We’ve all been there: You meet someone you think is amazing and that brings out the best in you. They make you laugh, they take care of you, and they make you feel special. But somewhere along the way, things change – fast. Suddenly, this person becomes distant, neglectful, and you don’t feel so special anymore. In fact, you feel downright invisible to them. The relationship’s passion fizzles out. Then, sadly, so does the relationship. Next thing you know, you’re crying in your bedroom with a hollow feeling in your chest and a newly open schedule. Except, each evening for the next six months is reserved for heavy sobbing and the occasional outing with girlfriends to do some public sobbing after a few drinks.
Where did you go wrong? Things were going so well. At least, you thought so. For a while, they were perfect. What changed? The answer is usually pretty simple. A lot of things did – only you didn’t notice, because they were the little things. Usually, it’s the small
things people do that draw you together. Things like taking your car in for an oil change, going to family dinners, or even taking out the garbage when they see you’re busy. Think back to the beginning of your relationship. Weren’t you both so cute? He would call you all the time just to hear your voice. She would make you breakfast in the morning to impress you with her culinary expertise (alright, fine, they were just eggs.) There was a song and dance in order to woo each other, and obviously it worked. You won the grand prize: Them. Then what? Things got comfortable. He didn’t care about your voice as much. Phone calls became less frequent. She got lazy and stopped making breakfast. Cereal boxes began appearing in the pantry instead. We do all these adorable things for one another to peak each other’s interests, and then once we do, we switch off the charm. Boom. Comfort Zone Land.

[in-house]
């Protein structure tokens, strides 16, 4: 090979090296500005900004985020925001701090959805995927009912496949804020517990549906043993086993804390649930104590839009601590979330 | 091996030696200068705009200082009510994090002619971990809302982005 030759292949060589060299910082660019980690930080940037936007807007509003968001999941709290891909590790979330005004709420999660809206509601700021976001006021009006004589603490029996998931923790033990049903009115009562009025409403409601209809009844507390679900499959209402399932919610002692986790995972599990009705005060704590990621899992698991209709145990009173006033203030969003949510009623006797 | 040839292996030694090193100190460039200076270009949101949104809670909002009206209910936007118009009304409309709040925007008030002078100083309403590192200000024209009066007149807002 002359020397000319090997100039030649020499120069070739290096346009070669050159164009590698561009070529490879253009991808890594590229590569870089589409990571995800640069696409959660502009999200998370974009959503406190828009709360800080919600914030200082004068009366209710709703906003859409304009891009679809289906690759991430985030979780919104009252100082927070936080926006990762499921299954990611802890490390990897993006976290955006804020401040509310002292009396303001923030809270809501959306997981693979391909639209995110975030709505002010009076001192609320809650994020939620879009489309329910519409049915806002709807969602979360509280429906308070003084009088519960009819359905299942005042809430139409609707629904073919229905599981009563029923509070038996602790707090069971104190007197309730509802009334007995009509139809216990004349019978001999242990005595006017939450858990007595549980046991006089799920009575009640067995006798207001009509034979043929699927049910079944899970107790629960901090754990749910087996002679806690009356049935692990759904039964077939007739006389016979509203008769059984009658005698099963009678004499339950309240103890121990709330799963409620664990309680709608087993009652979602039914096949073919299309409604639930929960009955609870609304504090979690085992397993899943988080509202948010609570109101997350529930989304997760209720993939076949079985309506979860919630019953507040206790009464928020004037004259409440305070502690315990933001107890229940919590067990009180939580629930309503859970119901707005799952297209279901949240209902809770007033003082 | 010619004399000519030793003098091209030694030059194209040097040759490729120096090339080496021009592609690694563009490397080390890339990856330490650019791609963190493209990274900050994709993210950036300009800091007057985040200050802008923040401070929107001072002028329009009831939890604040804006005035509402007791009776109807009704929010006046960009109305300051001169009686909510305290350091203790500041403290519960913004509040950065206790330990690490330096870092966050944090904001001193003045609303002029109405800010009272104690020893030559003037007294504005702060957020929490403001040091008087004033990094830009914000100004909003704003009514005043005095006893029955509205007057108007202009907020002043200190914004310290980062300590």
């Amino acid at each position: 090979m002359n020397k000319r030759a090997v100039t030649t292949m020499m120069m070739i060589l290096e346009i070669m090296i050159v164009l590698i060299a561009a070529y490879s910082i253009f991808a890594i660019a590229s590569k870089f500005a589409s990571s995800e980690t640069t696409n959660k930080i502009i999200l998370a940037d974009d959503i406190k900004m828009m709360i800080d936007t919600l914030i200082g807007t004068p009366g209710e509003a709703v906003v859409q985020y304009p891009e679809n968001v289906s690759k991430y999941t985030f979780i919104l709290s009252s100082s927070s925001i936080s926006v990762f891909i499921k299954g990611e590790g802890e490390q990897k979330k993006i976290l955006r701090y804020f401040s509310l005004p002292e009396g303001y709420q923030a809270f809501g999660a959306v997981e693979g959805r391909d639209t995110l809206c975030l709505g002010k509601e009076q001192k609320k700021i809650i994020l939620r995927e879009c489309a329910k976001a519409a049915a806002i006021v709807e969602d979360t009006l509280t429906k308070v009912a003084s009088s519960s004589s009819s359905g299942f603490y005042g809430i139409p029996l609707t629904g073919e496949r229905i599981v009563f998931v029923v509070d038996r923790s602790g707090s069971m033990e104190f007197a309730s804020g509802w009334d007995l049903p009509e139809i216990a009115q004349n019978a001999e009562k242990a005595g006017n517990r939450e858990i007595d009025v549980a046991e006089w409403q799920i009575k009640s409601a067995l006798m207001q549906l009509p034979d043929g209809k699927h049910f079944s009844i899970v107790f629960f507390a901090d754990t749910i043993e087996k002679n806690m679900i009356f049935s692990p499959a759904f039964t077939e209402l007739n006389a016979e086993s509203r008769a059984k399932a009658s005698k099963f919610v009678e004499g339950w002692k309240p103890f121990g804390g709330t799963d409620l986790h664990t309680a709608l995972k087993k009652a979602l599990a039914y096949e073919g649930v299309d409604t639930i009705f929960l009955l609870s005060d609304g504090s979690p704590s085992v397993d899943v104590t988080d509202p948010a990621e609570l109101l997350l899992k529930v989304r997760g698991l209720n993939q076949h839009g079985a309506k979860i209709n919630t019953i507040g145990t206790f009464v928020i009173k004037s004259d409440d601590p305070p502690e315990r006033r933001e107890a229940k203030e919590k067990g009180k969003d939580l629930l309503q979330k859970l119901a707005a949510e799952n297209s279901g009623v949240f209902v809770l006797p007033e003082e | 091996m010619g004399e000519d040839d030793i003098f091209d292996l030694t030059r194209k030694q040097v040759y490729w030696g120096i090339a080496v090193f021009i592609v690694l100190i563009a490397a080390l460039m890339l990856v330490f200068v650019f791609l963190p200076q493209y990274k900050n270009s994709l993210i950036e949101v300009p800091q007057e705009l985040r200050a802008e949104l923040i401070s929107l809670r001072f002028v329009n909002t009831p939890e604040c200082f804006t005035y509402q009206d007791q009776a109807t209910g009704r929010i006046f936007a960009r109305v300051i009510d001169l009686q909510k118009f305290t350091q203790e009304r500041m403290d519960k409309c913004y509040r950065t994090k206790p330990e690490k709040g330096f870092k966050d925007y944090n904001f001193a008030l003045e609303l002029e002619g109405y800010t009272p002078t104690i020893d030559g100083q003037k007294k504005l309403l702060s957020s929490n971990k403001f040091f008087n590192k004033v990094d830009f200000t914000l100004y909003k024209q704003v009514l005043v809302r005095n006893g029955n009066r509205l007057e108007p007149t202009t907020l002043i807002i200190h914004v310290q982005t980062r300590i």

Population: 2, soon to be 1.
The fact is that we have a problem as people, and here’s what it is: We do things to get the other person that we realistically will not
keep doing later on. None of those actions were organically our own and so they can only happen for so long before they stop completely. Then the other person is left wondering what went wrong. Really, the only thing that went wrong is we lied from the first date. We lied about liking phone calls, texting, dates to the movies, action flicks, classic cinema, poetry – lie after lie after lie. It’s no wonder we think, “how could they change so much in such a short amount of time?”
Maybe they didn’t change. Maybe this is who they always were, only they were too busy sweeping us off our feet for us to notice.
We need to be more authentic in our approach. If this guy likes a woman who sings, don’t run off and get vocal lessons to impress him. If this woman wants a handyman and you can’t even use a screwdriver without serious injury, drop it and step back. You have a lot to offer as yourself, with your own interests and hobbies. If another person doesn’t appreciate those things, hold out for someone who will. But please don’t set yourselves both up for failure when the truth starts to shine through. Do only what you want to do. No time limit exists for who you are.
There’s someone out there who is waiting for the real thing. Drop the acting gig. After all, your open schedule means you have the time for the real deal.
— Marisa Bagnato
(Originally written on Thought Catalog)